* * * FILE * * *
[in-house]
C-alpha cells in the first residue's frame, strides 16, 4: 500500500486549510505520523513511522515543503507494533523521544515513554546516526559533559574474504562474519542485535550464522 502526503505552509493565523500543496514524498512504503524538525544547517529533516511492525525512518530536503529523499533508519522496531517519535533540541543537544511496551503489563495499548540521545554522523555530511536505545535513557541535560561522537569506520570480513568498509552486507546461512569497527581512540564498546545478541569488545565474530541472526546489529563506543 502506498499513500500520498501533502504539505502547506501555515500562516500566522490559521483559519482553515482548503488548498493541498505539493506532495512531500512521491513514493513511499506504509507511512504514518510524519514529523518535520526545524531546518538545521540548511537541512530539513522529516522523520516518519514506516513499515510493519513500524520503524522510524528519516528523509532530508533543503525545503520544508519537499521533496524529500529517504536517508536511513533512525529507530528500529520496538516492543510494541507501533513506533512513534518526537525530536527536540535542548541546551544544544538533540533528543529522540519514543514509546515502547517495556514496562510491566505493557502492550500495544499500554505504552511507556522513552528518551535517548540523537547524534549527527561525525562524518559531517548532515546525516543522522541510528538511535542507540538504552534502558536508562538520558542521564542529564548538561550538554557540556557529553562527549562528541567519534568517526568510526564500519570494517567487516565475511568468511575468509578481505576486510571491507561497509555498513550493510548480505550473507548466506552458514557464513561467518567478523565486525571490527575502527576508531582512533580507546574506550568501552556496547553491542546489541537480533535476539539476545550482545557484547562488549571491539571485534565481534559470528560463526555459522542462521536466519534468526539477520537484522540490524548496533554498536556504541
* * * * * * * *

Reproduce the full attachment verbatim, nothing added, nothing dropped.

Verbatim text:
[in-house]
C-alpha cells in the first residue's frame, strides 16, 4: 500500500486549510505520523513511522515543503507494533523521544515513554546516526559533559574474504562474519542485535550464522 502526503505552509493565523500543496514524498512504503524538525544547517529533516511492525525512518530536503529523499533508519522496531517519535533540541543537544511496551503489563495499548540521545554522523555530511536505545535513557541535560561522537569506520570480513568498509552486507546461512569497527581512540564498546545478541569488545565474530541472526546489529563506543 502506498499513500500520498501533502504539505502547506501555515500562516500566522490559521483559519482553515482548503488548498493541498505539493506532495512531500512521491513514493513511499506504509507511512504514518510524519514529523518535520526545524531546518538545521540548511537541512530539513522529516522523520516518519514506516513499515510493519513500524520503524522510524528519516528523509532530508533543503525545503520544508519537499521533496524529500529517504536517508536511513533512525529507530528500529520496538516492543510494541507501533513506533512513534518526537525530536527536540535542548541546551544544544538533540533528543529522540519514543514509546515502547517495556514496562510491566505493557502492550500495544499500554505504552511507556522513552528518551535517548540523537547524534549527527561525525562524518559531517548532515546525516543522522541510528538511535542507540538504552534502558536508562538520558542521564542529564548538561550538554557540556557529553562527549562528541567519534568517526568510526564500519570494517567487516565475511568468511575468509578481505576486510571491507561497509555498513550493510548480505550473507548466506552458514557464513561467518567478523565486525571490527575502527576508531582512533580507546574506550568501552556496547553491542546489541537480533535476539539476545550482545557484547562488549571491539571485534565481534559470528560463526555459522542462521536466519534468526539477520537484522540490524548496533554498536556504541